2 Samuel 9: 1- 7 (MSG) An Open Table for Mephiboshet 1 One day David asked, “Is there anyone left of Saul’s family? If so, I’d like to show him some kindness in honor of Jonathan.” 2 It happened that a servant from Saul’s household named Ziba was there. They called him into David’s presence. The king asked him, “Are you Ziba?” “Yes sir,” he replied. 3 The king asked, “Is there anyone left from the family of Saul to whom I can show some godly kindness?” Ziba told the king, “Yes, there is Jonathan’s son, lame in both feet.” 4 “Where is he?” “He’s living at the home of Makir son of Ammiel in Lo Debar.” 5 King David didn’t lose a minute. He sent and got him from the home of Makir son of Ammiel in Lo Debar. 6 When Mephibosheth son of Jonathan (who was the son of Saul), came before David, he bowed deeply, abasing himself, honoring David. David spoke his name: “Mephibosheth.” “Yes sir?” 7 “Don’t be frightened,” said David. “I’d like to do something special for you in memory of your father Jonathan. To begin with, I’m returning to you all the properties of your grandfather Saul. Furthermore, from now on you’ll take all your meals at my table.”
Sisters and Brothers the word today unfolds in a place called Lo Debar which means no pasture, no life, and barren, dead, lame, disabled. The primary person of this passage, Meshiphibosheth expected judgment but David said don’t be afraid. As we eat God’s word daily we have food, pasture, we are enabled, and gain life to our dead situations and have healing for our shame. We read how our God carries out his Grace through us his people. Do you have any areas in your life that can be called Lo Debar meaning dead or Meshiphibosheth which means shame?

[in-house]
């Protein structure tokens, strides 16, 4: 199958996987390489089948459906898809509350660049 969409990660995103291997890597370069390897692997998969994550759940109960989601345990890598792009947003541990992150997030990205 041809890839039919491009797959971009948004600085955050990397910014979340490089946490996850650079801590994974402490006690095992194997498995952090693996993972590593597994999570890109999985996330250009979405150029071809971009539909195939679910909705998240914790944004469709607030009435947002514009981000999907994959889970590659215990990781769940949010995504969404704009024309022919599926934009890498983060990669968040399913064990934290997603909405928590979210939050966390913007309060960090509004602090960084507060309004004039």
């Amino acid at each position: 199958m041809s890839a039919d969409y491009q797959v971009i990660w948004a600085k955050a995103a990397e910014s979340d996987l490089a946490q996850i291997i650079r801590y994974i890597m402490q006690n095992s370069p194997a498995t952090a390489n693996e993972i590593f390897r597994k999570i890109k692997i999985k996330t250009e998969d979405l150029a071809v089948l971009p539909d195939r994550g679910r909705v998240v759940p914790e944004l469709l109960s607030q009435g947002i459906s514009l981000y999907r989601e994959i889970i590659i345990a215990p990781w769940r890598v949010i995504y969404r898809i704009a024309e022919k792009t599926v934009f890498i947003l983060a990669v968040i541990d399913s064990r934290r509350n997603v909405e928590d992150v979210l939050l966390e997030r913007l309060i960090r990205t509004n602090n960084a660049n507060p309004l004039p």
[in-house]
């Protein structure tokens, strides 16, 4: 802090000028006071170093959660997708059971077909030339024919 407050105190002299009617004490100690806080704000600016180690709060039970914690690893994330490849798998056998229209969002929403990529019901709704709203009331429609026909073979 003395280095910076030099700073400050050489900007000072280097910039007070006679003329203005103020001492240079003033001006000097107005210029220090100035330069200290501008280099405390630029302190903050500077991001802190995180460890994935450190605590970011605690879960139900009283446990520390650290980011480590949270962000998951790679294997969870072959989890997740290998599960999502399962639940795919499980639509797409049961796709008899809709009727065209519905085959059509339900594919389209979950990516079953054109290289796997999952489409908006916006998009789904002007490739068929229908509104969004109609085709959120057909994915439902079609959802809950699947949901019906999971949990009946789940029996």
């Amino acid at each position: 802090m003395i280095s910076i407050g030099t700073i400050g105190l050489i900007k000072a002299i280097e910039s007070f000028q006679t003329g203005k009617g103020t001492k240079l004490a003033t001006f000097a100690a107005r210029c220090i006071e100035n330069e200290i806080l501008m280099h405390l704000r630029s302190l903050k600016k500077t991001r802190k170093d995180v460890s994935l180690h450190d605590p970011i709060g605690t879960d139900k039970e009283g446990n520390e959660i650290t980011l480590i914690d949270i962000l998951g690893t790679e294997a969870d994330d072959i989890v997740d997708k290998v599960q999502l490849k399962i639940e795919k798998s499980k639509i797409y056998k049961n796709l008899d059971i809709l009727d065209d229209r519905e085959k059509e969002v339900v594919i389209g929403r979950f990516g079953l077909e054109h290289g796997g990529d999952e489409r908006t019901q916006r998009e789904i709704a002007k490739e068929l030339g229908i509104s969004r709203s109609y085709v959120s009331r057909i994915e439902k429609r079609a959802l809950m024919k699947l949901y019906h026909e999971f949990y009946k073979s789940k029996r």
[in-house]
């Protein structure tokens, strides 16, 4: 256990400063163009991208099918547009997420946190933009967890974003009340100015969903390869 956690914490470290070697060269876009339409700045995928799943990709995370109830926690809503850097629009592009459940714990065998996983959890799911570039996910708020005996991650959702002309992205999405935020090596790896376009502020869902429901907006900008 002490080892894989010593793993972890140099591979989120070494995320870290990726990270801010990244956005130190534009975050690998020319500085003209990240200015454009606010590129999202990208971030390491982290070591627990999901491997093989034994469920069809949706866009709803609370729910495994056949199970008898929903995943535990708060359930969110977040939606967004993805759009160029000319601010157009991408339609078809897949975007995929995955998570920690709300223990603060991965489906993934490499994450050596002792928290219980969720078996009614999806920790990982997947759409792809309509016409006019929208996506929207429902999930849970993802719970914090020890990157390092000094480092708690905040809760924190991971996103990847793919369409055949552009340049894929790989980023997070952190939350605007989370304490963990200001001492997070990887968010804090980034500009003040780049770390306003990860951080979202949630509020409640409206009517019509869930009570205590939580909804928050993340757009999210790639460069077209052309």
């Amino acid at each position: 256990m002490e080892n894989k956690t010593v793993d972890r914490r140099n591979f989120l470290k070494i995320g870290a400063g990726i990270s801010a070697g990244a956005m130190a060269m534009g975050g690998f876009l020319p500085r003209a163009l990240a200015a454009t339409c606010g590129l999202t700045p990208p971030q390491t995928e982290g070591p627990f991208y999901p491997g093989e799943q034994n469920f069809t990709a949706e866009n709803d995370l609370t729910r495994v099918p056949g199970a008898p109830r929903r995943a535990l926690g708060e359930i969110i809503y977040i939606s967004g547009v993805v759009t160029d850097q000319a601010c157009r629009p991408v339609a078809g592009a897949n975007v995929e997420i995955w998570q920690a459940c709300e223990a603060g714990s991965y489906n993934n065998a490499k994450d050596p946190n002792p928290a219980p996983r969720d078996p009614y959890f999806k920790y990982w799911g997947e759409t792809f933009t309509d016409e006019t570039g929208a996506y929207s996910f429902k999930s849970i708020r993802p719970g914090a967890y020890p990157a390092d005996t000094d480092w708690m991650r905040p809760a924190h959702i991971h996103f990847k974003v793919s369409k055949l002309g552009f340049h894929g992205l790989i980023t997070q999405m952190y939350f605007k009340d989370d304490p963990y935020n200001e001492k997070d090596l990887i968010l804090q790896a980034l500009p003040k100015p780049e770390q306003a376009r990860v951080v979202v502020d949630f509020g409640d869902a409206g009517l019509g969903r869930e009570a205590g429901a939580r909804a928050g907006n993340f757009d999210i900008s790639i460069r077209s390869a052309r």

Shortly after David became king, he remembered his covenant with Jonathan to show kindness to his family. David promised Jonathan that he would show loving kindness to his family forever (1 Samuel 20:14-17). David vowed to Saul that he would not kill any of the children that came after him (1 Samuel 24:21-22). Now that Saul and Jonathan were dead, and David was king, it would have been easy for David to forget his commitment. But David not only remembered his commitment to Saul, he went far beyond it.
This is such a beautiful demonstration of love and acceptance, but it’s even more beautiful when we understand the culture in which David and Mephibosheth lived. During this time in history, when one King took over another King’s throne, the new King would kill the entire family of the former King. This was to insure that the family of the old King would not try to regain the power they once had. This explains why Mephibosheth bowed down out of fear. This also explains why David comforted him and told him not to be afraid. The tradition of the time would have called for David to kill Mephibosheth. But David treated Mephibosheth as an honored guest. David didn’t follow tradition. He didn’t follow culture. He followed God.
Mephibosheth had not done anything to earn this kindness and blessing from David. He was not a mighty warrior who had fought a great battle for the King. He had never gone to war because both of his feet were crippled from the time he was a young boy (2 Samuel 4:4). He was not courageous. In fact, he was deeply afraid to even appear before David. No, Mephibosheth did not earn the King’s favor. David did not bless Mephibosheth because of anything he had done. These blessings were freely given to him as a gift. And they were a gift that he could never repay. We can’t repay the Gift of God in our life either, because it’s all free!